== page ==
Why Did Al Roker and Matt Lauer Undergo a Dangerous Prostate Exam on Live TV?

It’s time for someone at NBC to put on a glove and figure out how bad medical information got on the Today show.

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In November, the men of the Today show stopped shaving to raise awareness for men’s health, specifically testicular and prostate cancer. November is a key ratings month in television and the Beards for Better Balls stunt was attention-getting for a good cause.

But when a couple of the Today men decided to get their prostates checked live on the show. Well, pardon the pun, but they scraped bottom. It was inaccurate, unethical and dangerous. All of which I found out from my doctor when I went in for a physical the other day. He wanted to talk more about Matt Lauer and Al Roker’s prostates than mine.

“I watched it live,” my doctor told me, “and couldn’t believe they were pushing the PSA test.”




The test is no longer recommended or even considered safe by most in the medical world, but you wouldn’t have known that from the Today show-and-tell.

Lauer used Dr. David Samadi, his own urologist, for the report. Roker asked, “Are there any downsides to this? Any complications to the screening?” Samadi, who must have known better, answered, “There are no complications. “

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In May of 2012, all of the news networks, including NBC, reported that the U.S. Preventive Services Task Force released findings that the risks of the PSA screening outweigh the benefit and recommended it not be used anymore. The study found that there is no real evidence that this test accurately detects cancer. However, there is evidence that this test, coupled with the anxiety it produces in patients, and unneeded biopsies and radiation treatments, causes more deaths than the test prevents.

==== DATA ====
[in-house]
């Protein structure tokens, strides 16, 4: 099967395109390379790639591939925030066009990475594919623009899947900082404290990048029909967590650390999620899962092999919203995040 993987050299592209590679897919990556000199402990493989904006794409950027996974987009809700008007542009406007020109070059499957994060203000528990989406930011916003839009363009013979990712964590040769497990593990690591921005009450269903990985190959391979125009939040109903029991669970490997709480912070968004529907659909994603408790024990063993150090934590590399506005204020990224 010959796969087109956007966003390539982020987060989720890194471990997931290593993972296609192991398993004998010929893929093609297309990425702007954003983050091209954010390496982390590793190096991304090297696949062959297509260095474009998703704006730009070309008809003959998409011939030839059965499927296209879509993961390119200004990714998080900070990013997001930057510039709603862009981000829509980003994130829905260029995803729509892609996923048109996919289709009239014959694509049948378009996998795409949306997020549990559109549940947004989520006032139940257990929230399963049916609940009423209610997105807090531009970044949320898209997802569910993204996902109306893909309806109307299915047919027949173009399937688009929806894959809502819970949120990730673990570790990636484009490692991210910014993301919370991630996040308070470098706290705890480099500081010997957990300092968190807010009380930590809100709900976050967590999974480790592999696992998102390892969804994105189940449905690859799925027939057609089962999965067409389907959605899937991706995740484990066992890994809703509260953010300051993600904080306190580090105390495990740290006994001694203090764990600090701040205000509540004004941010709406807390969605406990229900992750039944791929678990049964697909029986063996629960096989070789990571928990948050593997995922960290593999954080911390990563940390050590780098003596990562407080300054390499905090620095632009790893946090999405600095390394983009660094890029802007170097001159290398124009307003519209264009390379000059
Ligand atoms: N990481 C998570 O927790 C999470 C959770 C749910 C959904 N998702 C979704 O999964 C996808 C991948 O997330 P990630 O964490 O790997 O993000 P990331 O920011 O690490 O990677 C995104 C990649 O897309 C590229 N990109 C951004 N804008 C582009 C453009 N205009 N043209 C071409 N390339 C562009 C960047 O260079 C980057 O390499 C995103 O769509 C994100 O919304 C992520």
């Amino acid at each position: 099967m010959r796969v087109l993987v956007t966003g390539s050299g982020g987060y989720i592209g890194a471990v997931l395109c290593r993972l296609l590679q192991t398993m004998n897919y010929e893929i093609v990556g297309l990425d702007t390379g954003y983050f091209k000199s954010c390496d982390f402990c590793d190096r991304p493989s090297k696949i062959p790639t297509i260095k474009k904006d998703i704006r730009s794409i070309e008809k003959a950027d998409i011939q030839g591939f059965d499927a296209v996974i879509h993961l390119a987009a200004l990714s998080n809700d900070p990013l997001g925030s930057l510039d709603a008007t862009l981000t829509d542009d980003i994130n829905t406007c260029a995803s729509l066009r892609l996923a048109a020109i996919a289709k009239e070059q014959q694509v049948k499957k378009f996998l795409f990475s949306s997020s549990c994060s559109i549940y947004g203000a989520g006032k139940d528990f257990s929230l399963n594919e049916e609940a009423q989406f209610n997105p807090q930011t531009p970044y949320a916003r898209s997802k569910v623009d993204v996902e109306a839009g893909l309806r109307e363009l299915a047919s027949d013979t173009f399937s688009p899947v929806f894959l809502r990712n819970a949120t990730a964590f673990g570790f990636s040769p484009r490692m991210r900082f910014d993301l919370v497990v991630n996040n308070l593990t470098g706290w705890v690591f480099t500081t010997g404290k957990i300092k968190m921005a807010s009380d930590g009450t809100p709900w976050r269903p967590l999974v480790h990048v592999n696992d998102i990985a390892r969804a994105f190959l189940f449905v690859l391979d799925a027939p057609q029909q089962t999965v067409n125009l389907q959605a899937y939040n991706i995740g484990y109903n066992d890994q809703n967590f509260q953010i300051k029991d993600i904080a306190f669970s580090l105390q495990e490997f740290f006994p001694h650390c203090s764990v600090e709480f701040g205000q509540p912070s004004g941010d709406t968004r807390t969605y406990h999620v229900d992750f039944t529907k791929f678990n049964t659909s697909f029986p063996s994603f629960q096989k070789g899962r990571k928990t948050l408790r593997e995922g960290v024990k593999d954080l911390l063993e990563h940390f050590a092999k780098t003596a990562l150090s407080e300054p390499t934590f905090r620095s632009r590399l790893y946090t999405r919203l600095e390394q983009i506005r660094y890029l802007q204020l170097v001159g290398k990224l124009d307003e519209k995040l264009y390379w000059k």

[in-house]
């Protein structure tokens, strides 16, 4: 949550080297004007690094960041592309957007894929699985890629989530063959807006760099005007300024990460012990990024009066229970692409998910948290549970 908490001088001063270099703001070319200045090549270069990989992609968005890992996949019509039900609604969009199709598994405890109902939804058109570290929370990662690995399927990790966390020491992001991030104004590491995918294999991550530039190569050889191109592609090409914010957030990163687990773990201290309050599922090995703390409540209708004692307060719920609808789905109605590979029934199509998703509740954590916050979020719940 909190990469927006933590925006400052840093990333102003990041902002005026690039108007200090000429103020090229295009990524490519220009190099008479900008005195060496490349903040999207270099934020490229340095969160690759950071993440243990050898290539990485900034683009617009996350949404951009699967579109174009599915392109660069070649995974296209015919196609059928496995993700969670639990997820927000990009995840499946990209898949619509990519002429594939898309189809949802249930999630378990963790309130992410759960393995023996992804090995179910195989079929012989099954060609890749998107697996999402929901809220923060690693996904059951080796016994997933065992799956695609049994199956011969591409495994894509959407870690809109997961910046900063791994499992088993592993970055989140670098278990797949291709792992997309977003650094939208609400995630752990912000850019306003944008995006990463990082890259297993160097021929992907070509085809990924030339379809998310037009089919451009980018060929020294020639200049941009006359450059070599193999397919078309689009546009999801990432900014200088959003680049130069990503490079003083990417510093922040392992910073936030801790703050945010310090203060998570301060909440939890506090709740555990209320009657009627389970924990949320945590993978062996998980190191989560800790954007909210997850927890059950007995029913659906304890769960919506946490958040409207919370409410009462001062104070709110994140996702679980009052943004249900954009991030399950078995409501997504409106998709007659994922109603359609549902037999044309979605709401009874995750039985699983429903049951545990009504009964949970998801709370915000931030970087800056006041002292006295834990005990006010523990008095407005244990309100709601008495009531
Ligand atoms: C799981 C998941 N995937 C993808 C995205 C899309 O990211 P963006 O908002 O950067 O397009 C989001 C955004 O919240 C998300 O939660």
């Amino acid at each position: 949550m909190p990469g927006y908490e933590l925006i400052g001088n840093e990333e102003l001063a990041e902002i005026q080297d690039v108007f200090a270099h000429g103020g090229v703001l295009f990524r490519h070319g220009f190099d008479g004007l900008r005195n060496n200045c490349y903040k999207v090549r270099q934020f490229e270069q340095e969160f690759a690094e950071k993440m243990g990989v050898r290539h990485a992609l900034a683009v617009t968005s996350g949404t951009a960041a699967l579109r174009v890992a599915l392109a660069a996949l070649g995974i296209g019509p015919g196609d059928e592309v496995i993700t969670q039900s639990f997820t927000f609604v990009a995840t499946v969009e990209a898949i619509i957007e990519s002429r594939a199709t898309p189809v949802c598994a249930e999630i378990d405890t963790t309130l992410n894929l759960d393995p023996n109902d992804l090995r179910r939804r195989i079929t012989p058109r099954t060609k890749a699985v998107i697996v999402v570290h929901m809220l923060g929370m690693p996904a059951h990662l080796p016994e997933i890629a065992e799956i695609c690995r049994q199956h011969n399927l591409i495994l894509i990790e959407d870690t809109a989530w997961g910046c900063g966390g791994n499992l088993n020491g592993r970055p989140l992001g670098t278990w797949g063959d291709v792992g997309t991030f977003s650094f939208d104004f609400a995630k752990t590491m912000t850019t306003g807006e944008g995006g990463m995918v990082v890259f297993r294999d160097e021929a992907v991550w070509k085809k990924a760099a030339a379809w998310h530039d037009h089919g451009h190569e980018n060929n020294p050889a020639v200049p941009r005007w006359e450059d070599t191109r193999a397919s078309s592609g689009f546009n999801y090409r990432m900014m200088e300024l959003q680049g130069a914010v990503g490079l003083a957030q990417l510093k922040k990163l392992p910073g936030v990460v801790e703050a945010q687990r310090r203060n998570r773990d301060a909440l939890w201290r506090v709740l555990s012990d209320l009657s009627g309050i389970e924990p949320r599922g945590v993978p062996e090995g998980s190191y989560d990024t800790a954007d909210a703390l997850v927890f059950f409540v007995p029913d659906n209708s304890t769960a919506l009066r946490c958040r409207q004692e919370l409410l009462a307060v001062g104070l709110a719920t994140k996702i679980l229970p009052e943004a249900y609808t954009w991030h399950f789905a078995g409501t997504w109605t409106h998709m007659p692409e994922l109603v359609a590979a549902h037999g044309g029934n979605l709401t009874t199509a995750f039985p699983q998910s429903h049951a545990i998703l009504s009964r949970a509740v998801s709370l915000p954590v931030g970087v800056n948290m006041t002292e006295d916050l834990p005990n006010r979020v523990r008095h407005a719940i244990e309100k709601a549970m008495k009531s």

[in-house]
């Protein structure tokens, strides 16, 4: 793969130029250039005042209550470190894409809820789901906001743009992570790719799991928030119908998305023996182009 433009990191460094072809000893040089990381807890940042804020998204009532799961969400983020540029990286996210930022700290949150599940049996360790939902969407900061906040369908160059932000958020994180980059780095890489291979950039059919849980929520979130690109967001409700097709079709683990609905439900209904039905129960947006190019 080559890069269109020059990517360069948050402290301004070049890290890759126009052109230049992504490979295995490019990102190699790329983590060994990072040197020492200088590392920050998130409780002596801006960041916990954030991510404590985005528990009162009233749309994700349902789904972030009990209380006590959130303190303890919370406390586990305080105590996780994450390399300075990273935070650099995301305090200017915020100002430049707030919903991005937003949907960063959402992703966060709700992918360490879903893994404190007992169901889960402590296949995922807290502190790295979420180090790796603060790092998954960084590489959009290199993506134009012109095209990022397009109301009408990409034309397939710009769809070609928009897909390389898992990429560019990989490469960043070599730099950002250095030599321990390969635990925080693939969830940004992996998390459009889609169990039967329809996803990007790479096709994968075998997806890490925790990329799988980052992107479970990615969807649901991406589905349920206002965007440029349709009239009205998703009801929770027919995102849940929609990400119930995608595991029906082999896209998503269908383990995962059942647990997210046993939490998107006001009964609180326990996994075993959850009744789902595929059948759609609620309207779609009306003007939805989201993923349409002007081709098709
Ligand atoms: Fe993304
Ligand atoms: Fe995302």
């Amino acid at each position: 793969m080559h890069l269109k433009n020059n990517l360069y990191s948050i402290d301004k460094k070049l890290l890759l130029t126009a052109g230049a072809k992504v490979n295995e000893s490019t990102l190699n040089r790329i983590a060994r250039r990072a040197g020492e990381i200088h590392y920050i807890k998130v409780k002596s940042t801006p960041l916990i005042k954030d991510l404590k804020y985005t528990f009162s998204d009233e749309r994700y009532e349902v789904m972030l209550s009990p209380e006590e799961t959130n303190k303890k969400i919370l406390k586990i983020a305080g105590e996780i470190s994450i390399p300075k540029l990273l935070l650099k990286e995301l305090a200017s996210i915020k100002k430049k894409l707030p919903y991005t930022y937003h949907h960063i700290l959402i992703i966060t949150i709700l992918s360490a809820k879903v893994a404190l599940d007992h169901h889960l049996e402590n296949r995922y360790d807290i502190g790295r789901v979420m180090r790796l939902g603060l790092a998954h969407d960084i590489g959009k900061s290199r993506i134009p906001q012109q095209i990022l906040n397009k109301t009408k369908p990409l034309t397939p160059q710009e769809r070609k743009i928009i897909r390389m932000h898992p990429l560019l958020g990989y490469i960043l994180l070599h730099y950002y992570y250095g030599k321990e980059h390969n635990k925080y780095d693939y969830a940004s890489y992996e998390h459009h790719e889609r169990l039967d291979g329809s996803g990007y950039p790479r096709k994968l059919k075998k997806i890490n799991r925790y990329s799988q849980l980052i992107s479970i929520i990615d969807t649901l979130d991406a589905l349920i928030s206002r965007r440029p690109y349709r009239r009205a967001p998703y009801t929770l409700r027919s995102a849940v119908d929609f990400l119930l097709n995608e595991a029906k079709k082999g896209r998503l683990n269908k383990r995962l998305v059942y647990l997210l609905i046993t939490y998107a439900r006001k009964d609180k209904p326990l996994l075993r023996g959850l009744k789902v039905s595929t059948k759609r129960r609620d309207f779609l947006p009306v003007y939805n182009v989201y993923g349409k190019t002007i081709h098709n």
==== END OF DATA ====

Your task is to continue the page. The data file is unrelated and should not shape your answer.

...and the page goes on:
That’s a pretty big “downside,” don’t ya think?

After the study, The American Urological Association and The American Cancer Society stopped recommending routine PSA testing for the vast majority of men. How did Lauer and his urologist not know that? Or did they just choose to ignore it? Doctor Samadi runs a robotic surgery center that specializes in prostate surgery. The U.S. Preventative Task Force found that the PSA test led to too many unnecessary surgeries.

The real disservice in the report may have been committed by NBC News chief medical editor Dr. Nancy Snyderman, who was present the entire time, but never once spoke up to provide balance or objectivity to a live report that quickly became an infomercial for a questionable medical practice. It seems she didn’t want to correct the personal attendant to Lauer’s derriere. Samadi might poke and prod it, but most at NBC just kiss it.

It has been a bad month for network news and especially NBC. Lara Logan was suspended at CBS for her Benghazi report on 60 Minutes. Martin Bashir resigned from MSNBC after suggesting that someone should defecate in Sarah Palin’s mouth. And Alec Baldwin's MSNBC show was cancelled after he claimed a New York Post photographer enjoys putting something else in his mouth during a homophobic rant.

I would argue that what Lauer did is worse than all of the above. After the Beghazi debacle, a CBS internal investigation found that Lara Logan and her producers could have discovered that the report was flawed If they had only done their due diligence. Due diligence, in this case, means Logan and her producers would need access to confidential FBI transcripts. All Lauer and his producers needed was access to Google. Instead they allowed flawed information to be disseminated so Lauer’s urologist didn’t look bad.